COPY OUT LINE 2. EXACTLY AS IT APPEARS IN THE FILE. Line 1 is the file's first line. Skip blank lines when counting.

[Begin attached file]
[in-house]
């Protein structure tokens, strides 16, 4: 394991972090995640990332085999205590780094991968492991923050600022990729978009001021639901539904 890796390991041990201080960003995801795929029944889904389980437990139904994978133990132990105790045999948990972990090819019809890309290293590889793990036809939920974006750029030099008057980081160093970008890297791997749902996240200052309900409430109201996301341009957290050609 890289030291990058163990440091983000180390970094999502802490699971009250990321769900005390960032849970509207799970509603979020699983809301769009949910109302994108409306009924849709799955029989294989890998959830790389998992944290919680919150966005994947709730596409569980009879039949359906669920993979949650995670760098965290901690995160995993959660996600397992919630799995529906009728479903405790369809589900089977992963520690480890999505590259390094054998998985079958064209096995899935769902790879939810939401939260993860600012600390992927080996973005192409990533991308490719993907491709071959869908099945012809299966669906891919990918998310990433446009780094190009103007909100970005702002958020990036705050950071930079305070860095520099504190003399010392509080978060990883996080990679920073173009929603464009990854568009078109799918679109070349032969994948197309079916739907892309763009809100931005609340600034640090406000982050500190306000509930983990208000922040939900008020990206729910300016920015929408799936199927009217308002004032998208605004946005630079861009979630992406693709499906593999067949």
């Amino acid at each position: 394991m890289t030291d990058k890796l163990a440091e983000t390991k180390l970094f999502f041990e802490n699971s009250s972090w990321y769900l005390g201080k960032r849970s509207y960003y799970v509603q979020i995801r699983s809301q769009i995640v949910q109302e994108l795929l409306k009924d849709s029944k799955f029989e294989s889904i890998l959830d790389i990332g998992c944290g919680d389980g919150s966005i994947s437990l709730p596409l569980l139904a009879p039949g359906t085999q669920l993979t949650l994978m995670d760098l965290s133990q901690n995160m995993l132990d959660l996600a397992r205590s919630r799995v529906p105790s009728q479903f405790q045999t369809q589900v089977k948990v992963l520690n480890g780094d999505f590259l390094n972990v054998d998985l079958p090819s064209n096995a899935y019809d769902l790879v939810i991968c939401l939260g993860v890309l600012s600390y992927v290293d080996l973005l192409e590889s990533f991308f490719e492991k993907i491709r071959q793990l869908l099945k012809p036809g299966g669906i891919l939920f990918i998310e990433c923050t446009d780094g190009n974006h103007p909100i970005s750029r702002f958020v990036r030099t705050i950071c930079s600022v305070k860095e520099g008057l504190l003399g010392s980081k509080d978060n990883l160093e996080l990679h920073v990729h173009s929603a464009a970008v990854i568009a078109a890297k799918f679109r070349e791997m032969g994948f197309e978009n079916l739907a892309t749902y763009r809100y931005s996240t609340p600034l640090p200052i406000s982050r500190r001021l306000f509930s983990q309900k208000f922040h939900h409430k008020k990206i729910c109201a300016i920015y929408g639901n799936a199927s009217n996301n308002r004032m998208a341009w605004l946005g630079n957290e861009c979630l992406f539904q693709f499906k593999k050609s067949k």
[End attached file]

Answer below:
């Protein structure tokens, strides 16, 4: 394991972090995640990332085999205590780094991968492991923050600022990729978009001021639901539904 890796390991041990201080960003995801795929029944889904389980437990139904994978133990132990105790045999948990972990090819019809890309290293590889793990036809939920974006750029030099008057980081160093970008890297791997749902996240200052309900409430109201996301341009957290050609 890289030291990058163990440091983000180390970094999502802490699971009250990321769900005390960032849970509207799970509603979020699983809301769009949910109302994108409306009924849709799955029989294989890998959830790389998992944290919680919150966005994947709730596409569980009879039949359906669920993979949650995670760098965290901690995160995993959660996600397992919630799995529906009728479903405790369809589900089977992963520690480890999505590259390094054998998985079958064209096995899935769902790879939810939401939260993860600012600390992927080996973005192409990533991308490719993907491709071959869908099945012809299966669906891919990918998310990433446009780094190009103007909100970005702002958020990036705050950071930079305070860095520099504190003399010392509080978060990883996080990679920073173009929603464009990854568009078109799918679109070349032969994948197309079916739907892309763009809100931005609340600034640090406000982050500190306000509930983990208000922040939900008020990206729910300016920015929408799936199927009217308002004032998208605004946005630079861009979630992406693709499906593999067949």